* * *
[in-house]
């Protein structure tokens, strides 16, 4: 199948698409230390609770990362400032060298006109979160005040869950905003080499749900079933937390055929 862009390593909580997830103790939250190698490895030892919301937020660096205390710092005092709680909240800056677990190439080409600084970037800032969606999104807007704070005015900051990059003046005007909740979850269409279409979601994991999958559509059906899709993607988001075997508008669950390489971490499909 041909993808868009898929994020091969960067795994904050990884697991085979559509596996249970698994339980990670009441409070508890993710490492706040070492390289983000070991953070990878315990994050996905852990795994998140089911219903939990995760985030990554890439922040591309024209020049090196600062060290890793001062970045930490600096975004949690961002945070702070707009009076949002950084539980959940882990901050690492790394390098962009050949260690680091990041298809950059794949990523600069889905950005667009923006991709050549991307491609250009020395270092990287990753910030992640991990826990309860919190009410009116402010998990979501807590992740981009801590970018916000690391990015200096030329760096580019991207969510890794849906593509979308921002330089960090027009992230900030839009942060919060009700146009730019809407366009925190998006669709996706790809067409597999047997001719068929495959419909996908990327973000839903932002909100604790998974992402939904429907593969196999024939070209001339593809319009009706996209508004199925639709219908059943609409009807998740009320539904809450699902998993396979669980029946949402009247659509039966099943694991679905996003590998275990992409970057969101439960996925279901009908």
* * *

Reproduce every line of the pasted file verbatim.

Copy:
[in-house]
């Protein structure tokens, strides 16, 4: 199948698409230390609770990362400032060298006109979160005040869950905003080499749900079933937390055929 862009390593909580997830103790939250190698490895030892919301937020660096205390710092005092709680909240800056677990190439080409600084970037800032969606999104807007704070005015900051990059003046005007909740979850269409279409979601994991999958559509059906899709993607988001075997508008669950390489971490499909 041909993808868009898929994020091969960067795994904050990884697991085979559509596996249970698994339980990670009441409070508890993710490492706040070492390289983000070991953070990878315990994050996905852990795994998140089911219903939990995760985030990554890439922040591309024209020049090196600062060290890793001062970045930490600096975004949690961002945070702070707009009076949002950084539980959940882990901050690492790394390098962009050949260690680091990041298809950059794949990523600069889905950005667009923006991709050549991307491609250009020395270092990287990753910030992640991990826990309860919190009410009116402010998990979501807590992740981009801590970018916000690391990015200096030329760096580019991207969510890794849906593509979308921002330089960090027009992230900030839009942060919060009700146009730019809407366009925190998006669709996706790809067409597999047997001719068929495959419909996908990327973000839903932002909100604790998974992402939904429907593969196999024939070209001339593809319009009706996209508004199925639709219908059943609409009807998740009320539904809450699902998993396979669980029946949402009247659509039966099943694991679905996003590998275990992409970057969101439960996925279901009908």